FIG. 2 illustrates an alternative embodiment wherein the user communication device 109 is mounted removably or permanently in the user's automobile 108. The device will contain an integral display screen 111, a housing 109, a microphone 110, speaker(s) 112, interface control buttons 113. Optionally, the display screen 111 will be a touch screen display screen. Preferably the device will be responsive to voice commands facilitated in one embodiment by external microphone 110. In this manner, when a CMRS subscriber is driving in his automobile 108 he will be able to receive messages when his automobile 108 enters an area centered about a specific coordinate way point. Also, he may record the coordinate way point by pushing a button on his car-mounted communication device 109 while passing the point, or by speaking a command to record the location. After this, he is able to leave a text or spoken message to be associated with the location through one of several methods, including through the device itself 109, calling into the network, and by using his computer 105 to communicate with HTTP server 104.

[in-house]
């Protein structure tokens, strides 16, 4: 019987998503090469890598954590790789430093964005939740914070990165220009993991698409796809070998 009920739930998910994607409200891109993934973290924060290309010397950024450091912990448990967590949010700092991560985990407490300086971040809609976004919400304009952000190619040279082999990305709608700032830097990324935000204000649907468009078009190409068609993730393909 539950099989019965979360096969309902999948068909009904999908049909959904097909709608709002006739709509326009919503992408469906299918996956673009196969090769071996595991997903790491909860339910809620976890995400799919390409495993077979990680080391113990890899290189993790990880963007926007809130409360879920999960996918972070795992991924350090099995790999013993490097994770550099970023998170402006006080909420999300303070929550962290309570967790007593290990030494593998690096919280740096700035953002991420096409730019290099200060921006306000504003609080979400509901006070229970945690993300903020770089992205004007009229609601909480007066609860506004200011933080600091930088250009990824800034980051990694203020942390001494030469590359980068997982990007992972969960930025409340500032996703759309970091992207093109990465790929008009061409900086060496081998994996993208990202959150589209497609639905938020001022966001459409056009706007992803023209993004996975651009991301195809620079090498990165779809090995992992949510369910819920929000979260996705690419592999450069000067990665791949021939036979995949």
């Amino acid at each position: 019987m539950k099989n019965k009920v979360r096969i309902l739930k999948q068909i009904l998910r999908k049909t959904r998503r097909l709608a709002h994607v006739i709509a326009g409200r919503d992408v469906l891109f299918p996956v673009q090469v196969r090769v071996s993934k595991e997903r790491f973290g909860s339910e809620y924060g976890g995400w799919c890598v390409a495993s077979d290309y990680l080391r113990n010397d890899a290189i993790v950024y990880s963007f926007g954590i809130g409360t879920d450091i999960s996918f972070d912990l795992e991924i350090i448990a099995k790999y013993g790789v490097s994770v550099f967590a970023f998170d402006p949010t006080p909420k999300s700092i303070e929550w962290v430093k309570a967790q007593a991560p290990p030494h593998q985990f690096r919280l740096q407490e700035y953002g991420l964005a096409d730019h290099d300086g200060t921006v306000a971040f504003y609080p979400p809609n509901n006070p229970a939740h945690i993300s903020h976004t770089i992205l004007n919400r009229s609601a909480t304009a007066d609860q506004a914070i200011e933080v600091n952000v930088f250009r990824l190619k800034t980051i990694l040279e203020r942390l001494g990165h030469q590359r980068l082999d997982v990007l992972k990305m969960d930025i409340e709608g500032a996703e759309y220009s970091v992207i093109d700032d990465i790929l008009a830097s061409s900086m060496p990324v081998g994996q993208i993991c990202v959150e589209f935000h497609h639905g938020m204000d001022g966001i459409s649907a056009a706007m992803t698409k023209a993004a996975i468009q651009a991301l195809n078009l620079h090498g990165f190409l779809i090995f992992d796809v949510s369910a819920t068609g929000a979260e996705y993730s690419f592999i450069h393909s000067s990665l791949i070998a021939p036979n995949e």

FIG. 3 illustrates the process of the network monitoring the progress of a user device 102 or 109 through the network. At box 200, a beacon signal from the device 102 or 109 is received by the data management server 103. Such signals are notoriously well known in the art and are utilized by mobile phones, pagers, and personal communication devices so that a network can “know” when a user has his device on and is within the influence of the network, and also his approximate location within the network as measured by the closest tower(s). The reason for this is that when someone receives a phone call or a page, the call is not broadcast throughout the entire network, just to the towers near to or communicating with the subscriber's device. When the beacon signal is received, the information conveyed by the signal is extracted, at box 201. This information includes the ID (the device number or phone number), the location of the device, and optionally preference information with regard to messages. Next, at box 202, the database residing in the data management server 103 is checked to determine if there is a message accessible to that person at that location. At box 203, a decision point is reached. If the query criteria is not met, that is to say there is no message (the location is not correct or preferences do not allow a message to be received, both conditions being necessary and neither being sufficient) then the system resumes to the original state at box 205, waiting for the next beacon signal. These signals will be sent repetitively at certain time intervals. This could be anywhere from seconds to minutes, but will probably be on the order of minutes to reduce calculations performed by the network or user device. Alternatively, these time intervals could also be set by the user to affect performance as desired. As an example, it may be desirable to turn this feature off is a user is stationed at a specific point such as at the office, at home, attending an stationary event, etc. to conserve power. If at decision box 203, it is determined that the criteria for sending a message is met, then a message is sent at box 204 to the specific device 102 or 109. Then the system returns to the wait state at box 205 for the next time interval to elapse and the next beacon signal to be received 200.